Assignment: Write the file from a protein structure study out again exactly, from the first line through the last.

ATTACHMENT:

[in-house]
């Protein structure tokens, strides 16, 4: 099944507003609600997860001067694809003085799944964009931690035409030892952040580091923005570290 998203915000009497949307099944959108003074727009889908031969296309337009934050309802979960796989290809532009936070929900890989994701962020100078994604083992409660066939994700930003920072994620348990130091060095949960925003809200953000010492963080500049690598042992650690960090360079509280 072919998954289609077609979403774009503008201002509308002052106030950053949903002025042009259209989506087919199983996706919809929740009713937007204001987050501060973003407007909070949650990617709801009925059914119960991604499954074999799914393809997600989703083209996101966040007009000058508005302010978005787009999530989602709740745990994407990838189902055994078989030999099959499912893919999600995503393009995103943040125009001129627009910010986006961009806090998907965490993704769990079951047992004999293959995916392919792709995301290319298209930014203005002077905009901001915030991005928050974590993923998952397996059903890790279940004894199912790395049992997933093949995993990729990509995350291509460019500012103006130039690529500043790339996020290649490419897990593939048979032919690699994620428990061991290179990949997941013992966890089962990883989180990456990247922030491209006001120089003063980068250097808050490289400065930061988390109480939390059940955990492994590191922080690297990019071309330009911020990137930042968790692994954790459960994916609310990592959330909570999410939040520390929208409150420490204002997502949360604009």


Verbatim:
[in-house]
């Protein structure tokens, strides 16, 4: 099944507003609600997860001067694809003085799944964009931690035409030892952040580091923005570290 998203915000009497949307099944959108003074727009889908031969296309337009934050309802979960796989290809532009936070929900890989994701962020100078994604083992409660066939994700930003920072994620348990130091060095949960925003809200953000010492963080500049690598042992650690960090360079509280 072919998954289609077609979403774009503008201002509308002052106030950053949903002025042009259209989506087919199983996706919809929740009713937007204001987050501060973003407007909070949650990617709801009925059914119960991604499954074999799914393809997600989703083209996101966040007009000058508005302010978005787009999530989602709740745990994407990838189902055994078989030999099959499912893919999600995503393009995103943040125009001129627009910010986006961009806090998907965490993704769990079951047992004999293959995916392919792709995301290319298209930014203005002077905009901001915030991005928050974590993923998952397996059903890790279940004894199912790395049992997933093949995993990729990509995350291509460019500012103006130039690529500043790339996020290649490419897990593939048979032919690699994620428990061991290179990949997941013992966890089962990883989180990456990247922030491209006001120089003063980068250097808050490289400065930061988390109480939390059940955990492994590191922080690297990019071309330009911020990137930042968790692994954790459960994916609310990592959330909570999410939040520390929208409150420490204002997502949360604009």